Ok – I hear you. Sure, it can seem like, I’m already great, what gain would I have from meditating? Fair point, but really this comes down to the misconception of what meditation really is and what it’s really for. A common understanding of meditation is that it is something we do to relax, chill and zone out. Yes, this is a huge bonus side-effect which can help with a load of things. But the real purpose of meditation is this: training our mind’s awareness.
What is that though? By training your awareness, you are able to bring this objective and centred approach more readily to what goes on in your life, you’re able to tap into who you are and your centre of creativity and intuition, and your perspective on the world begins to shift. Most people start to meditate because of the appeal of relaxation and health benefits for stress reduction, and with regular practice are surprised with the true benefit and gift they experience over time – which is a transformation in awareness. The level of awareness you develop through meditation allows you to bring a fresh and grounded perspective to things, dealing with things in a completely different way than you used to. Intrigued? Well you’ll just have to take the red pill and get started, wont you?!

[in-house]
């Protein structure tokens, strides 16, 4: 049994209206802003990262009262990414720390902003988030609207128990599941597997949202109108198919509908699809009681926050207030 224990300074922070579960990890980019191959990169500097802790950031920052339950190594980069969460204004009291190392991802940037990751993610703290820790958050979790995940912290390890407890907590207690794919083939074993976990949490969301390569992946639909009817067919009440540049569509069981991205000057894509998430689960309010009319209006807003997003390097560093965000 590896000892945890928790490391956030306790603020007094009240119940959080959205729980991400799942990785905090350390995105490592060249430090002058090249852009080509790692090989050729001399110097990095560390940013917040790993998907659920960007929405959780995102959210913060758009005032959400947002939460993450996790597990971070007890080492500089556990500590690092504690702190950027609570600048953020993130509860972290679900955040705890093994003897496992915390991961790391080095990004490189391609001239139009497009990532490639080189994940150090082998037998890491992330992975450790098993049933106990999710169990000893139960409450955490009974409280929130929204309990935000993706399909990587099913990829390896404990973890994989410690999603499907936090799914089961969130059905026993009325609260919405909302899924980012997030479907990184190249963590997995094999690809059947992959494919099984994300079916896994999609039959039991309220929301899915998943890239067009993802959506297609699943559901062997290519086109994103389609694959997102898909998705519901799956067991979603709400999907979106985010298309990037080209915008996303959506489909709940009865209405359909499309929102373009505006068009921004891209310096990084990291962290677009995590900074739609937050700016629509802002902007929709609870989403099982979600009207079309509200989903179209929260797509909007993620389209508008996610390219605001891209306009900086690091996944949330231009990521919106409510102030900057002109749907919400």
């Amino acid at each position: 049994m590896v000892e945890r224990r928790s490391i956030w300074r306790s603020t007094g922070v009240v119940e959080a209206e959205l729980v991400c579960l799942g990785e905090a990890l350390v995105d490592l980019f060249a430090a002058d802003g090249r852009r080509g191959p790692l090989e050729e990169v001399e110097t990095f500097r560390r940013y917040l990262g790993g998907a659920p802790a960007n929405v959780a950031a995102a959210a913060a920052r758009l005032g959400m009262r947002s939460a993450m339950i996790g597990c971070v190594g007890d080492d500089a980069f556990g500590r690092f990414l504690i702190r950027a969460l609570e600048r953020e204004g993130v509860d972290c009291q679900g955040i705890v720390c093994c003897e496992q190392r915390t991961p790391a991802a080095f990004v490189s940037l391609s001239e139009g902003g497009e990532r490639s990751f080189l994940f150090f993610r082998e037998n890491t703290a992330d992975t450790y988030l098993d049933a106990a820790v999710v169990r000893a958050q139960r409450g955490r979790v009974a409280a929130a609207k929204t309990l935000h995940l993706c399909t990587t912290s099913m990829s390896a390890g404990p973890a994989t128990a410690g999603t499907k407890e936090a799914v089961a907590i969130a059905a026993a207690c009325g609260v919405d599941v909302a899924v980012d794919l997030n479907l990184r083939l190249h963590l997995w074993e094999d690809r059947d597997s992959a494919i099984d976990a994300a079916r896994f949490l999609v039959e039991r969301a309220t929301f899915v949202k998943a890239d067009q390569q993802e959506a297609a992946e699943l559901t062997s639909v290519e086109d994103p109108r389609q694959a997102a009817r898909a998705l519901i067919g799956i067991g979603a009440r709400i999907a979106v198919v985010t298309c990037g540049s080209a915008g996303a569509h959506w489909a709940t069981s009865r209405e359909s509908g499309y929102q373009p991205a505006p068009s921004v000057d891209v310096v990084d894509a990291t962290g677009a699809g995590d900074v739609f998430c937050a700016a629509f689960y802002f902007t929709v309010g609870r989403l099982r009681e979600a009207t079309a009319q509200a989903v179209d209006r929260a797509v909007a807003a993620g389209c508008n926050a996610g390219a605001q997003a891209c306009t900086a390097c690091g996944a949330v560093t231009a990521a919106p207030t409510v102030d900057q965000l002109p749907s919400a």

And also imagine if you learned to meditate, so that when your life becomes not-so-chill and you experience a period of change, challenges and adversity, you’ve already armed yourself with the training of your mind and have this tool to help you through things SO much more effectively – who wouldn’t want that? Why wait until a crisis happens to seek help, why not arm yourself with the right habits and skills now so that you can knock anything out of the park that comes your way? Sure, things are great now, but you know what life is like – life is deeply intertwined with change, and it loves to through things at us to keep us on our toes.
And if you’re still not convinced and not really sure why, here’s a long list of evidence-based benefits from meditation aka mindfulness and checking in with yourself that touch all areas of life:
- Reduces stress, anxiety and depression
- Improves sleep
- Reduces pain
- Promotes emotional health
- Enhances self-awareness
- Lengthens attention span
- Enhances memory
- Enhances kindness and compassion
- Improves relationships
- Decreases blood pressure
So yeah, I could go on and one but you get it. It’s good for you. As there are so many benefits do you really have an excuse not to? And can you imagine the impact on your productivity, health, state of mind, relationships and general wellbeing?
Hope you’ve enjoyed this food for thought, and encourage you to try it out starting today, you won’t know until you prioritize making time for yourself. You deserve it!